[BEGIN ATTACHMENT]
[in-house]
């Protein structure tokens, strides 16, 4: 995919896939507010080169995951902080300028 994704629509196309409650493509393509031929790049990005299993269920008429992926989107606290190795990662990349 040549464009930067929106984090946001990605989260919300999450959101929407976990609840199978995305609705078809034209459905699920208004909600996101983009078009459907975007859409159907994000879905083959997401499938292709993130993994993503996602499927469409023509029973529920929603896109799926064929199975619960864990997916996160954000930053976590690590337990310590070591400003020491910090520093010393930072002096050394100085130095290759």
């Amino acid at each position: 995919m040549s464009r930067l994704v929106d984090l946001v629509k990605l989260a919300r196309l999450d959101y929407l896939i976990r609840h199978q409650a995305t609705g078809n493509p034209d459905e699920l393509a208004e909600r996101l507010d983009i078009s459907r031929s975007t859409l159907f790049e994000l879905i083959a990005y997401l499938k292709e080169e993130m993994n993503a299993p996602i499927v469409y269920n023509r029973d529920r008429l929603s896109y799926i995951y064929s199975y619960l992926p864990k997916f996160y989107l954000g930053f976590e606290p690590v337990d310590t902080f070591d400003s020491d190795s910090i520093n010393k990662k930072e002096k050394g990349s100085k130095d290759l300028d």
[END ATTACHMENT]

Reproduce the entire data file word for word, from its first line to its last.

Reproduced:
[in-house]
């Protein structure tokens, strides 16, 4: 995919896939507010080169995951902080300028 994704629509196309409650493509393509031929790049990005299993269920008429992926989107606290190795990662990349 040549464009930067929106984090946001990605989260919300999450959101929407976990609840199978995305609705078809034209459905699920208004909600996101983009078009459907975007859409159907994000879905083959997401499938292709993130993994993503996602499927469409023509029973529920929603896109799926064929199975619960864990997916996160954000930053976590690590337990310590070591400003020491910090520093010393930072002096050394100085130095290759």
């Amino acid at each position: 995919m040549s464009r930067l994704v929106d984090l946001v629509k990605l989260a919300r196309l999450d959101y929407l896939i976990r609840h199978q409650a995305t609705g078809n493509p034209d459905e699920l393509a208004e909600r996101l507010d983009i078009s459907r031929s975007t859409l159907f790049e994000l879905i083959a990005y997401l499938k292709e080169e993130m993994n993503a299993p996602i499927v469409y269920n023509r029973d529920r008429l929603s896109y799926i995951y064929s199975y619960l992926p864990k997916f996160y989107l954000g930053f976590e606290p690590v337990d310590t902080f070591d400003s020491d190795s910090i520093n010393k990662k930072e002096k050394g990349s100085k130095d290759l300028d």